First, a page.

On the South China Sea—the main irritant in China’s relations with Southeast Asia—Xi said little of substance, but put heavy emphasis on conveying peaceful intentions: “China and the ASEAN countries should put territorial and maritime differences in storage and focus on respectful and peaceable consultation, the principle of friendly dialogue and peaceful resolution of the disputes, in order to preserve regional peace and stability” (Radio France International Chinese service, October 3). Instead, he stressed what he called a history of friendly people-to-people ties, in his most widely-distributed soundbite quoting an Indonesian proverb to say that “It is easy to make money but hard to replace friends.” Li addressed the issue at slightly more length in a written interview with regional media, saying that “China is ready to actively discuss with ASEAN countries the signing of a treaty on good-neighborliness, friendship and cooperation to consolidate the political foundation for our strategic mutual trust,” but did not suggest plans for addressing the territorial dispute beyond keeping to the Declaration of Conduct and continued negotiation on a Code of Conduct for the sea (MoFA website, October 9). Both leaders, as well as Wang’s comments, focused on bilateral relations, suggesting that they remain reluctant to involve China in multilateral dispute resolution, where it would be at a relative disadvantage.

Nor did China’s foreign ministry report any progress on relations with Japan, dismissing Japanese reports of a handshake between Xi and Japanese Prime Minister Shinzo Abe as “meaningless” (Bloomberg, October 8). However, Chinese foreign policy experts quoted in official media widely described the South China Sea territorial issues as secondary, arguing that “the mainstream of the relationship is friendship, cooperation, and development,” and that “the maritime silk road is a bright spot in South China Sea policy” (China News Service, October 9; China Net, October 4). China’s leaders may be hoping to return to Deng’s strategy for handling territorial questions—avoiding concessions while putting off resolution until circumstances strongly favor China.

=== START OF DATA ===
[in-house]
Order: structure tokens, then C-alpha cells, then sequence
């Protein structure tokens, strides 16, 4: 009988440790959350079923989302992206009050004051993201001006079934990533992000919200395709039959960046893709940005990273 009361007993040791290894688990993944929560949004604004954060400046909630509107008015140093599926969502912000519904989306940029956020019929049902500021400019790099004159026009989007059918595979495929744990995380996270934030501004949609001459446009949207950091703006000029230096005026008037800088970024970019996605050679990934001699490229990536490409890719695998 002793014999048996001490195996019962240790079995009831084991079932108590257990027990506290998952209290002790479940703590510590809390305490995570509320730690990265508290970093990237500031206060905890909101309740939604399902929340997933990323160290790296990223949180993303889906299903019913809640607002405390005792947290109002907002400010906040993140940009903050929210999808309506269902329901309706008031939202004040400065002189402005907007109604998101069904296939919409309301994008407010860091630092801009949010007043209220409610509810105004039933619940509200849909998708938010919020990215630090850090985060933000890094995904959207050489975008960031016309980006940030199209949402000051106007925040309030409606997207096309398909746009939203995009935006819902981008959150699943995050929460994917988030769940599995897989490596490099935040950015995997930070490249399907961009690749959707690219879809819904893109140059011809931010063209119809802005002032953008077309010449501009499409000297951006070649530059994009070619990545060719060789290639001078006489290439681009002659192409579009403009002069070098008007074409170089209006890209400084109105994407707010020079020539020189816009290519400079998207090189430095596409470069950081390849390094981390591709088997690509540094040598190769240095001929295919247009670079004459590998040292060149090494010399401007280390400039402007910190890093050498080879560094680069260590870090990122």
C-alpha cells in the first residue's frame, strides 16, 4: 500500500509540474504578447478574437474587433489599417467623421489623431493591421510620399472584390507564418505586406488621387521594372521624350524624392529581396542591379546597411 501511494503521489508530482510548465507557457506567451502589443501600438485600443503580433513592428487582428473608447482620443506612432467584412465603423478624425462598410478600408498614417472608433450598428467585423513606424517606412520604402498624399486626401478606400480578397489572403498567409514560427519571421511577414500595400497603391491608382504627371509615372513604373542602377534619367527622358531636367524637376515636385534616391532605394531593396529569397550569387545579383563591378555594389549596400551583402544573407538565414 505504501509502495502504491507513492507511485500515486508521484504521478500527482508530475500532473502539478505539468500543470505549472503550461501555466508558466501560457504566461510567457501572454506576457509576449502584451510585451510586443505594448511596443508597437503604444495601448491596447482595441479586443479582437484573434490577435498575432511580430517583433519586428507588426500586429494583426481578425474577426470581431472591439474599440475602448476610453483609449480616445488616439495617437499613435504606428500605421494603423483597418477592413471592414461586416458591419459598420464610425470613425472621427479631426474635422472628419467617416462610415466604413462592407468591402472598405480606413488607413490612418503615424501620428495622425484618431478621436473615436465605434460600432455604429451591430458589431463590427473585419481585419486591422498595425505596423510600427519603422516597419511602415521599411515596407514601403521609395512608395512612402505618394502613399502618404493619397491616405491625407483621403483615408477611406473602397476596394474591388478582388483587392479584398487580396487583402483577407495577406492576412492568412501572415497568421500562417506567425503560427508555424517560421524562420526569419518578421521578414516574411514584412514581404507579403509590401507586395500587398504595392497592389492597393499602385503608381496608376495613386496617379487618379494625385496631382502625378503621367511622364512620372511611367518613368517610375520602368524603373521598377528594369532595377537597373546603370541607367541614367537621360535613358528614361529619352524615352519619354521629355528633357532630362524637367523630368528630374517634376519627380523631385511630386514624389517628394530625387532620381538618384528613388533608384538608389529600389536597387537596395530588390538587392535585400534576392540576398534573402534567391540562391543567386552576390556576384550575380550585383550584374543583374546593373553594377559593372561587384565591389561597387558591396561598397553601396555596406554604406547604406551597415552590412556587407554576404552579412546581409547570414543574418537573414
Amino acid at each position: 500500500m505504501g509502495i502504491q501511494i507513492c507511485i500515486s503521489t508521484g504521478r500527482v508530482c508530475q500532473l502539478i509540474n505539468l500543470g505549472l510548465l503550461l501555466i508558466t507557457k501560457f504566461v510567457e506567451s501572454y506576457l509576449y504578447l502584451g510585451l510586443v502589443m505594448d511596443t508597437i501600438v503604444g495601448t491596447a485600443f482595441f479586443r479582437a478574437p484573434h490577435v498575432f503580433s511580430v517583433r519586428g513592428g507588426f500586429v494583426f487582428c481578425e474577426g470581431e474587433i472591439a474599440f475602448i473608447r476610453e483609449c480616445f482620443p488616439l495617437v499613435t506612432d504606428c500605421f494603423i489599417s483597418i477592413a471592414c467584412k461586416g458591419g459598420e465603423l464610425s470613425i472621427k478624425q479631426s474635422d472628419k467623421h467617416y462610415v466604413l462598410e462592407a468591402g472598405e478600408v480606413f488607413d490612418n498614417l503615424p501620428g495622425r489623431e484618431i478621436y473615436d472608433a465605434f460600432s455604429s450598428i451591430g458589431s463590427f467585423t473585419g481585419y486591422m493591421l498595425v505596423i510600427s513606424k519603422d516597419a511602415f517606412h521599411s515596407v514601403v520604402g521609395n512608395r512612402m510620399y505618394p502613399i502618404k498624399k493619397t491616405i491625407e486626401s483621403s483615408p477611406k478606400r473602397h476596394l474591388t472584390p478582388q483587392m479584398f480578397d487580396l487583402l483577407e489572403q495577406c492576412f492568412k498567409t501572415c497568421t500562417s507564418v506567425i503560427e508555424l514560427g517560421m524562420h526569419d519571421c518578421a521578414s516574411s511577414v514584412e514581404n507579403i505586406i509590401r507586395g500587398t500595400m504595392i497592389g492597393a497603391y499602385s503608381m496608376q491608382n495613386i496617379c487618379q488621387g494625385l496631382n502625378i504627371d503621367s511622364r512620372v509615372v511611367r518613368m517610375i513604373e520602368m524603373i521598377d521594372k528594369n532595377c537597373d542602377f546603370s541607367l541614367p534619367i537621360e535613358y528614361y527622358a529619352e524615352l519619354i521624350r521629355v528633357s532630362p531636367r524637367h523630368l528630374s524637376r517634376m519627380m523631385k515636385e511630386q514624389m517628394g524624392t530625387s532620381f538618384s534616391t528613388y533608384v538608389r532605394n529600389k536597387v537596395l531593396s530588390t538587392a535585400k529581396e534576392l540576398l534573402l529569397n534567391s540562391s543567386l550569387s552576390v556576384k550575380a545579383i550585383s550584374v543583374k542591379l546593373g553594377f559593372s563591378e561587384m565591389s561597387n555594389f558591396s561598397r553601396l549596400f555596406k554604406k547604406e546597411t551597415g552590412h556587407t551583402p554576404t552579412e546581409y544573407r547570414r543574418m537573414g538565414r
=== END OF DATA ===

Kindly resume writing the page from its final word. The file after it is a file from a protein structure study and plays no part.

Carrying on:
A third possible use of the maritime silk road concept is to present an alternative to the Trans-Pacific Partnership (TPP) free trade agreement, currently being negotiated by the United States. It is clear that the TPP negotiations have made China uncomfortable, wanting neither to meet the requirements of the proposed deal nor to be left out of a trading zone. Coverage in Chinese media has focused on problems and shortcomings, with stories in recent weeks warning that the agreement will destroy the Vietnamese footwear industry, drive up the price of medicine in ASEAN countries and that the negotiations are “crippled by inherent problems” (CCTV, October 8; Xinhua, September 20, October 7). However, official statements have avoided condemning the TPP. During the Bali summit, Deputy International Trade Representative Yu Jianhua said that “China is open to all kinds of regional cooperation mechanisms—all roads lead to Rome” (MOFCOM website, October 10). In response to a question about the TPP, however, he offered both praise and mild criticism, remarking that “Free trade agreement negotiations should not be closed up and work separately, but be open and conducive to each other and realize a final integration.” No authoritative source has drawn a parallel between the maritime silk road and the TPP, and indeed few stories in official media have mentioned them together at all. Without concrete offers attached to the “maritime silk road,” it is hard to see how this slogan might make the TPP less attractive—and indeed, China’s softer tone and emphasis on cooperation may convince ASEAN nations that they can have both.